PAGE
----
The most damning statements came two years ago, when brewers and bar owners in Boston Beer Company's own backyard in Boston slammed Koch and Boston Beer as "middle of the road" in Boston Magazine. After a highly publicized blowup between Koch and staff at a Boston beer bar, a few luminaries within Boston's craft brewing industry made it clear just how they felt about Koch and his brewery.

Sam Adams.
Sam Adams.

"For me, serving something that is mediocre is just really not what I do." Daniel Lanigan, owner of the beer bar (and, now, brewery) Lord Hobo, in Cambridge, told Boston Magazine's Andy Crouch. "I just never considered their beers to be world class, and I decided not to sell them."

It should be noted, however, that Lanigan just sold a minority stake in his brewery to Valterra Capital, a private equity firm that typically invests between $2 million and $50 million into asset-backed businesses, according to beer industry site Brewbound. He says that funding will help him expand his facilities and get more products out to market, and he'll be far from alone in taking that route.

Last year, 21-year-old Stone Brewing Company in Escondido, Calif, took $90 million from private equity firm VMG Investment amid a refresh of its brands and branding and expansion into facilities in Richmond, Va. and Berlin. At the same time, founder and leader Greg Koch (no relation to Jim), stepped back into an emeritus position as a new CEO took the reins. Through the first half of the year, Stone's sales are up 19.1% by volume, according to Chicago-based market research firm IRI Worldwide.

Milton, Del.-based Dogfish Head (founded in 1995) and Atlanta's SweetWater (founded in 1997) also sold minor stakes to private equity firms. Sales of those brands are up 9.2% and 15.2%, respectively, through June. However, private equity isn't the only option available. Craft Brew Alliance, which saw former chairman Kurt Widmer retire at the end of 2015, renewed a distribution and marketing deal with Anheuser-Busch InBev (which owns a roughly 32% stake in the company) last year. Focused primarily on Craft Brew Alliance's Kona brand, the deal is already paying dividends: Kona sales are up more than 10% through June.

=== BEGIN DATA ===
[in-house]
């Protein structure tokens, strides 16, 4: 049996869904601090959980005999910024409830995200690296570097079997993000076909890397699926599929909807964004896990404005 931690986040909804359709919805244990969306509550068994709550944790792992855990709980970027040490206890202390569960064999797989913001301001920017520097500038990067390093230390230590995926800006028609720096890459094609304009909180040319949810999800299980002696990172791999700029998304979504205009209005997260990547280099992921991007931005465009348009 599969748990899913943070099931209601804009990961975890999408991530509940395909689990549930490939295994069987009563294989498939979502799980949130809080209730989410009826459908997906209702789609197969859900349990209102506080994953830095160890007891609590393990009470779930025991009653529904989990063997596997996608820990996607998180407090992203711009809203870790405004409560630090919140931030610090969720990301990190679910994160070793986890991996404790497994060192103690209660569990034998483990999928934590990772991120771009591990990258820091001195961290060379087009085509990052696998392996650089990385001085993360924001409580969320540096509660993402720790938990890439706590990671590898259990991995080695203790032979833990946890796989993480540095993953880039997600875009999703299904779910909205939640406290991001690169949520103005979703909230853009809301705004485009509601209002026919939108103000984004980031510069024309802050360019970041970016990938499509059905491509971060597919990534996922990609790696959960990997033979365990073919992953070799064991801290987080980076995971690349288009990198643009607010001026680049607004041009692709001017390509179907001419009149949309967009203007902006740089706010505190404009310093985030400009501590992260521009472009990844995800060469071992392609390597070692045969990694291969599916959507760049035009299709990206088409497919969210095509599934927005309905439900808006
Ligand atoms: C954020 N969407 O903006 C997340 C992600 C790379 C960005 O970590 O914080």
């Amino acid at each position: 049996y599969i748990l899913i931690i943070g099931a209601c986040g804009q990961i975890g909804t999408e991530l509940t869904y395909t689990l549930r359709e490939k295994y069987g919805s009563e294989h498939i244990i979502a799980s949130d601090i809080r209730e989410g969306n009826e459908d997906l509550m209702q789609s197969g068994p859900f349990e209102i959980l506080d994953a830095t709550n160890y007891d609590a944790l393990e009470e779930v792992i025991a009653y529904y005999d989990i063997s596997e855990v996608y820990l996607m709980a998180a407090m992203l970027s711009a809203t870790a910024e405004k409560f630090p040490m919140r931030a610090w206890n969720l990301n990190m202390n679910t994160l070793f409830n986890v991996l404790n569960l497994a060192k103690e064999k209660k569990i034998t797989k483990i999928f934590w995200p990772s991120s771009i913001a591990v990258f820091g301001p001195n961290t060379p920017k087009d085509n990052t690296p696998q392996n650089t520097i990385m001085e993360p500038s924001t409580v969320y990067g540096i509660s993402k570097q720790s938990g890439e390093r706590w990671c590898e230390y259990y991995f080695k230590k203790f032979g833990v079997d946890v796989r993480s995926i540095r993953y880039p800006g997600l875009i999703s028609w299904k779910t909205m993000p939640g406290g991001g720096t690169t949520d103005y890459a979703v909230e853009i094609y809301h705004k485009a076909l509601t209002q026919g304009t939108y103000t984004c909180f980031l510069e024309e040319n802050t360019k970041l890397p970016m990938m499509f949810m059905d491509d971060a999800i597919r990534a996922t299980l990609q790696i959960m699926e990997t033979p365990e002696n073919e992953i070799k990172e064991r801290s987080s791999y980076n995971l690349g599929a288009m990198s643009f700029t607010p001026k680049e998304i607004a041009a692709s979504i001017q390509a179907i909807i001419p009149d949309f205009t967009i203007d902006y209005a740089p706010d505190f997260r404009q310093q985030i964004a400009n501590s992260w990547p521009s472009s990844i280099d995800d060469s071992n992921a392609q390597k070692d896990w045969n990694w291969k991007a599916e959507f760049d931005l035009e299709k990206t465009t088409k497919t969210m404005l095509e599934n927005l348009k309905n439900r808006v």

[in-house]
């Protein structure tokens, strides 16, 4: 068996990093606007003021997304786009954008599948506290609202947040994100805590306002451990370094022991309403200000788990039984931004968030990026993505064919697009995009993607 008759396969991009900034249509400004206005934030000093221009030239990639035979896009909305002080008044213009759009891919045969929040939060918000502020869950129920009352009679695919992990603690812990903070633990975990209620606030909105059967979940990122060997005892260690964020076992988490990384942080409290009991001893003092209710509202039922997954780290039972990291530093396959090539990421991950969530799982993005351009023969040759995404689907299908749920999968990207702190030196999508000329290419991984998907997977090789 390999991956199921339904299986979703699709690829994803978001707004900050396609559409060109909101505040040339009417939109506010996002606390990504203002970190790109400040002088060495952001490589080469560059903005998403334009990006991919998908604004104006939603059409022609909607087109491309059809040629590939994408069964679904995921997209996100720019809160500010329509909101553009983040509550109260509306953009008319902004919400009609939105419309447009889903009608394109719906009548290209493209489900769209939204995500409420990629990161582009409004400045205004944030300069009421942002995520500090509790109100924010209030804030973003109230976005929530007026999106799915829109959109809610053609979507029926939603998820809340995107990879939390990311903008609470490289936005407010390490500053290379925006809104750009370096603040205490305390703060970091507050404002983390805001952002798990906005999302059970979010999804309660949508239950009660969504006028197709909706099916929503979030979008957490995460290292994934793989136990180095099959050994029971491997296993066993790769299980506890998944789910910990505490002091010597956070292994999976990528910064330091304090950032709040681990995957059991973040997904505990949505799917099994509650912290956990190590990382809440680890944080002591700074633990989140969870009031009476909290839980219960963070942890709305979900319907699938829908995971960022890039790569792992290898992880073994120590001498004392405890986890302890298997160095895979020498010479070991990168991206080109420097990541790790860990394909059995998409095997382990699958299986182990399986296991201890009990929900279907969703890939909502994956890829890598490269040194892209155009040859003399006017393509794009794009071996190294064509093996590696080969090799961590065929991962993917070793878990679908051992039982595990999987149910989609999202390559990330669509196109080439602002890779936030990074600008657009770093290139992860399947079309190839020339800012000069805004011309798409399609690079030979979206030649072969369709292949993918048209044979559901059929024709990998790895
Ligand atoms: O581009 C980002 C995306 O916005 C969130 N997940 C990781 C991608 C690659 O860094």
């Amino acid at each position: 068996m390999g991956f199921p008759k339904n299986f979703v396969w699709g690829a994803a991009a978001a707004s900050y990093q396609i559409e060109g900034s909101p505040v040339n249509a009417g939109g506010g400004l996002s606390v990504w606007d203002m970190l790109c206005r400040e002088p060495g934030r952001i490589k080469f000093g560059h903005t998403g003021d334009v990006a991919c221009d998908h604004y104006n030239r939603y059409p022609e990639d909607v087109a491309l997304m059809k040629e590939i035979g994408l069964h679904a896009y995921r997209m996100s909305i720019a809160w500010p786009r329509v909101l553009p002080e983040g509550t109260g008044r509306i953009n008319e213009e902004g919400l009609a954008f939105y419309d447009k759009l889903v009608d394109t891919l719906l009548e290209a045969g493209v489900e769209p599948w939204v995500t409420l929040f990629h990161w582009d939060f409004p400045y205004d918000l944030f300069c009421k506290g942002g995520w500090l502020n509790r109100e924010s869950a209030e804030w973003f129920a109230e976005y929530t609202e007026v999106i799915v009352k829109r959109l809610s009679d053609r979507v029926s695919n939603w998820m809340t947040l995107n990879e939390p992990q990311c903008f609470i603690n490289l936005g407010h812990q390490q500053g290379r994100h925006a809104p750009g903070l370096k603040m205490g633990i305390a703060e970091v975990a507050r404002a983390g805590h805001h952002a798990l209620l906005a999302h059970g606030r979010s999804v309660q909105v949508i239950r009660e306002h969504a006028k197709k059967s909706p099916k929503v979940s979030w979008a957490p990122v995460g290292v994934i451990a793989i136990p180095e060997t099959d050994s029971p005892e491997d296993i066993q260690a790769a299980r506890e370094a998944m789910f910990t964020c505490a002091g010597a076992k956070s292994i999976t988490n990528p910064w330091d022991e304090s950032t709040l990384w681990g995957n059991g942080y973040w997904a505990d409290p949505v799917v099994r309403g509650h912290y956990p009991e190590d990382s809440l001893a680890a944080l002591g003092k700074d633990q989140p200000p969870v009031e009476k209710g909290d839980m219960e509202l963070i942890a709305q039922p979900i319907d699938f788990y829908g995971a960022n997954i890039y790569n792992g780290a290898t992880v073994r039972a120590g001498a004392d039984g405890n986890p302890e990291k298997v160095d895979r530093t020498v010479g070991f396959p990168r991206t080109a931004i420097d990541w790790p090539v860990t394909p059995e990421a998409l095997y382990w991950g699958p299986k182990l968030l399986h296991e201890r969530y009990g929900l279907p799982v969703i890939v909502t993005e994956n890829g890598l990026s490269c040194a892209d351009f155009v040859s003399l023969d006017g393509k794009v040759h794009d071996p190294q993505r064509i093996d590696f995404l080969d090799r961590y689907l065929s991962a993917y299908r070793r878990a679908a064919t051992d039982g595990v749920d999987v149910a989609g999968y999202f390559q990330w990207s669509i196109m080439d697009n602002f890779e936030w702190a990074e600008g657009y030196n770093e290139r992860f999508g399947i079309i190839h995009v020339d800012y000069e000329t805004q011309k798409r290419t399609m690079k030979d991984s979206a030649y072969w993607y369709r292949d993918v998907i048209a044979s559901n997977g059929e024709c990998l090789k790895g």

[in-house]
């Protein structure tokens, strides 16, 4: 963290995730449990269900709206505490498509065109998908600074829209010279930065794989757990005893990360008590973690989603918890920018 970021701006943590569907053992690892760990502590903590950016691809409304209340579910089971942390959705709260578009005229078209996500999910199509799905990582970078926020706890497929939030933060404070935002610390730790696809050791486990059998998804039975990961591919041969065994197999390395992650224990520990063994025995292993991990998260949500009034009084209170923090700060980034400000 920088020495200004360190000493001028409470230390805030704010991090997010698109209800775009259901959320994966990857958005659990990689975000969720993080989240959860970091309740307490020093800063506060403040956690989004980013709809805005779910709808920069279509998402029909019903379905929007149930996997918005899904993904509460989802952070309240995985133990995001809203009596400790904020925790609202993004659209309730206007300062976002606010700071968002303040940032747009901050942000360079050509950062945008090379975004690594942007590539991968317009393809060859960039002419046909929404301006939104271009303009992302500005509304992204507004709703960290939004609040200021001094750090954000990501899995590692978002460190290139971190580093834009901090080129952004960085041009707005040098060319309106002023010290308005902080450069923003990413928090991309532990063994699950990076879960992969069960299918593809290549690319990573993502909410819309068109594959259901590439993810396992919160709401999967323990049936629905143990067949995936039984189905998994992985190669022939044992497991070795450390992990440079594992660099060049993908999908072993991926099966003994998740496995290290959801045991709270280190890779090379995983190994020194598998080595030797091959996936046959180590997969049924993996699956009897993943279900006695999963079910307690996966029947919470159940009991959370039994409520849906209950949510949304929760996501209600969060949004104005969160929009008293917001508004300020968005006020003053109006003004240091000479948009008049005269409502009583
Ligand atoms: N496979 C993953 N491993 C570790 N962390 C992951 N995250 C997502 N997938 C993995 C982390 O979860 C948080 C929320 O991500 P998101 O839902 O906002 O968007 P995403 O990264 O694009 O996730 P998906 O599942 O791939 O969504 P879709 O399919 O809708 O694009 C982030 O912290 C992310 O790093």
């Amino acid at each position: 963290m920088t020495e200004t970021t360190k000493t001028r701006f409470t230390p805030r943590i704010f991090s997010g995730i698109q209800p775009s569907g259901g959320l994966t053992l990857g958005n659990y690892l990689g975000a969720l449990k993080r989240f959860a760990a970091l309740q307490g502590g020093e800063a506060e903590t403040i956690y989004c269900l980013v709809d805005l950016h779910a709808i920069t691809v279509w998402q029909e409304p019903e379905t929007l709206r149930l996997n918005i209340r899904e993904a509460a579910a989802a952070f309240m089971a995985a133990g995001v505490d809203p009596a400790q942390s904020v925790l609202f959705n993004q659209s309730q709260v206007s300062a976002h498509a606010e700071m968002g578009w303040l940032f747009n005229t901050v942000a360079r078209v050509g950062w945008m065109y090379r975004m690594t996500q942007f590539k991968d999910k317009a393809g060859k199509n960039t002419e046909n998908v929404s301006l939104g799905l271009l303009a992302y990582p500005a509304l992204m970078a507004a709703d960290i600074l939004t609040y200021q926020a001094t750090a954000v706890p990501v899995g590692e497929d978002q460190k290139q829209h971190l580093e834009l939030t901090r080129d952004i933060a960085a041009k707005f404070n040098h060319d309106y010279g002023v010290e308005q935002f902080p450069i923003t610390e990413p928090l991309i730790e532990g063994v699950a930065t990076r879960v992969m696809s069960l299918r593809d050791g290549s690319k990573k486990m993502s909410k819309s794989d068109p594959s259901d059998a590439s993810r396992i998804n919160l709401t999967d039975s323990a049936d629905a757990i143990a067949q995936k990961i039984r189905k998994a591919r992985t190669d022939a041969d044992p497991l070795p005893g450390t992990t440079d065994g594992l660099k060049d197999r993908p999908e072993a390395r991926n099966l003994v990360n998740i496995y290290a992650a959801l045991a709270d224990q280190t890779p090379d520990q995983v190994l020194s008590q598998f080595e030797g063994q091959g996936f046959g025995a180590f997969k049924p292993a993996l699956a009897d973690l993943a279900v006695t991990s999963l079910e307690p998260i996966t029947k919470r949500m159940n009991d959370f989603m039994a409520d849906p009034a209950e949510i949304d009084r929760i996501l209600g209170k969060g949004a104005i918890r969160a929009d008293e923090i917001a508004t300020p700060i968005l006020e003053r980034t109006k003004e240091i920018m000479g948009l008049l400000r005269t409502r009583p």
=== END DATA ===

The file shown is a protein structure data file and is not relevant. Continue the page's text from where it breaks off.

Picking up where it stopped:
However, a reasonable takeover of a publicly traded company worth $2 billion is going to take some deep pockets. Constellation Brands paid Anheuser-Busch InBev $4.75 billion for the U.S. rights to Grupo Modelo brands (Corona, Modelo, Pacifico) to help settle a Justice Department antitrust suit against ABI in 2013. It also paid $1 billion for San Diego craft brewer Ballast Point in 2015. However, after Constellation Brands purchased Florida-based Funky Buddha this year for considerably less than $1 billion, executive vice president Paul Hetterich made it sound as if it wouldn't make that big of a splash in craft beer again.

"At the time we acquired Ballast Point, we thought there would be more national brands that broke out," he told Brewbound. "Things went more local, and it doesn't appear that you're going to be able to build new national brands in the space really quickly."

Anheuser-Busch Inbev has purchased ten breweries for its craft division, the High End, since 2011. However, it paid just $38.8 million for arguably its biggest purchase -- Chicago's Goose Island -- and has faced Justice Department scrutiny for each of its purchases since spending more than $100 billion on SABMiller last year. However, after laying off 400 members of his division earlier this year to eliminate redundancies in its sales division, High End president Felipe Szpigel says The High End may be done shopping.